Saturday, October 27, 2007

Brown must be bolder

Reviving the constitutional reform agenda was always going to be a central aspect of Gordon Brown's premiership as he seeks to restore public trust in politics following its near-collapse under Tony Blair. But with Labour now lagging behind in the opinion polls after the non-election debacle, he needs to do more than just rehash a set of proposals - albeit worthy ones - that were first unveiled last July.

In particular, he needs to take a fresh look at proportional representation for Westminster. The first-past-the-post system, by encouraging the parties to target their messages at voters in a hundred or so marginal constituencies, has resulted in the effective disenfranchisement of most of the population and thereby increased the public's alienation from the political process.

In addition, if Mr Brown is going to starting banging the drum for "liberty" as he did in his Westminster University speech this week, he must look again at the ID card scheme. As well as being potentially the biggest infringement of individual liberties in this country since rationing, it will also cost an estimated £15bn to implement which most people think could be better spent elsewhere.

More in this vein in my weekly Saturday round-up of the week's political events, which can be read in the Newcastle Journal and HERE.

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1 comment:

Ted Harvey said...

The arrival of PR in Scotland is already having beneficial effects at the 'real' street level.

In my corner of Scotland I'm a member of the board of a community training and enterprise operation using significant public funding.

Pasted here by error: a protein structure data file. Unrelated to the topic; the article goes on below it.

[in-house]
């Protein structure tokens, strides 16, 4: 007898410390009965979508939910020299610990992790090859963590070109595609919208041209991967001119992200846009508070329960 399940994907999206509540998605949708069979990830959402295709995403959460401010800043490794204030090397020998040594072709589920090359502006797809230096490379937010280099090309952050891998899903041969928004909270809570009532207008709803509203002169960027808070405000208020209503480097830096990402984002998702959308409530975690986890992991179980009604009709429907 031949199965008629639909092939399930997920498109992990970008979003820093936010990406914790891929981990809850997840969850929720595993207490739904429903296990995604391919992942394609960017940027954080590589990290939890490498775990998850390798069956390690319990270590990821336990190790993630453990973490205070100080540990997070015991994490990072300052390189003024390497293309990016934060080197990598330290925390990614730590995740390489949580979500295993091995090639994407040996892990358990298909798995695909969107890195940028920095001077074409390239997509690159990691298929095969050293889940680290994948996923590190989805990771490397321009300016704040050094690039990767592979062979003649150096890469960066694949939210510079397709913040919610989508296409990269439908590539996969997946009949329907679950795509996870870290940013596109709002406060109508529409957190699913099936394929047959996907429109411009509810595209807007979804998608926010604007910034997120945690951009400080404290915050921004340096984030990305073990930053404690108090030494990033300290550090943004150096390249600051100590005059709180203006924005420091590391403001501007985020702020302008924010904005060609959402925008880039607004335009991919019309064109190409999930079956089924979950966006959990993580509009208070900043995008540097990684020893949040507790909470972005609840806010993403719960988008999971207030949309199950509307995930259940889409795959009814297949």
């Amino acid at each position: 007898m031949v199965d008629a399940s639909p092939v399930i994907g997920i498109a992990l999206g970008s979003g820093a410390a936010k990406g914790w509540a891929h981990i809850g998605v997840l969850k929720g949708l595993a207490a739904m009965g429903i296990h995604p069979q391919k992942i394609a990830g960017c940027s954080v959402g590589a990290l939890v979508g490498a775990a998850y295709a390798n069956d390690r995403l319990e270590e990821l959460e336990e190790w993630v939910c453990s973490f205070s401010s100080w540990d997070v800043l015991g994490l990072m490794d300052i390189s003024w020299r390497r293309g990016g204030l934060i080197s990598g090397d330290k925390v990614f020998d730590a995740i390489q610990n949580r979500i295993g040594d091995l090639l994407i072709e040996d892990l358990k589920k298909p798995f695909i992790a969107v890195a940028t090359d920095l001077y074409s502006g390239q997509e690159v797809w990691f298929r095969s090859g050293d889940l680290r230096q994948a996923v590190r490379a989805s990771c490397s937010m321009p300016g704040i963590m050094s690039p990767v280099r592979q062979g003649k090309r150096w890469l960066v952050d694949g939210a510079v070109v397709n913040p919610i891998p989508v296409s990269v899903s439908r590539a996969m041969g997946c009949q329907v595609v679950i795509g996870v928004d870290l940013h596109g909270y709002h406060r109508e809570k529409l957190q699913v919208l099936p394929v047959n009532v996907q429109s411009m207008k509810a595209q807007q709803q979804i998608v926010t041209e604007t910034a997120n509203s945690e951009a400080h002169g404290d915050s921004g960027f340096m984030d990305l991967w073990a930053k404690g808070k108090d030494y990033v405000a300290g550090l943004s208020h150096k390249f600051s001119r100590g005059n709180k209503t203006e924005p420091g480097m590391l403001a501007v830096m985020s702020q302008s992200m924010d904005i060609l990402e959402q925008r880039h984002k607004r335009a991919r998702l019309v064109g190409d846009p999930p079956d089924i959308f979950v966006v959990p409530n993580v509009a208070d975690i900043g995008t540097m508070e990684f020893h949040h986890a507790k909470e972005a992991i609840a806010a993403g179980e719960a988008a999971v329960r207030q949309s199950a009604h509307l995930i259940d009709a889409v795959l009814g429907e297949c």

There are two ex officio board places for the local council. These were always filled on a 'buggins turn' basis by local Labour Councillors (it being one of those regions where Labour long dominated).

The two councillors would always be poor attenders, but whenever they were present you could feel the apprehension of any council officials also present and even of our own General Manager... an over-ridding atmosphere of 'don't rock the boat'.

I strongly suspected that many decisions were in effect 'decided' at informal pre-meetings in the council (or party?) premises, where the officers would be 'instructed'.

PR at the last Scottish elections has immediately resulted in a significant 'other parties' presence. Our two board places are now filled by two fairly capable councillors, both from different parties and therefore keeping an eye on each other.

One major outcome of this change is that we are now undertaking a review of our board governance as the starting point for a review of the operation of the entire organisation.

This experience is being replicated across civic Scotland. Perversely, I think this will have a debilitating effect on Gordon Brown's intention for reform - it's happening in his 'back yard' and he can see the weakening of the control bonds that Labour until now has excercised over Scotland.

The complete inability of the Labour Party to come to terms with what happened at the last Scottish elections and with the impact of PR, bodes ill for future reform intentions on a wider basis.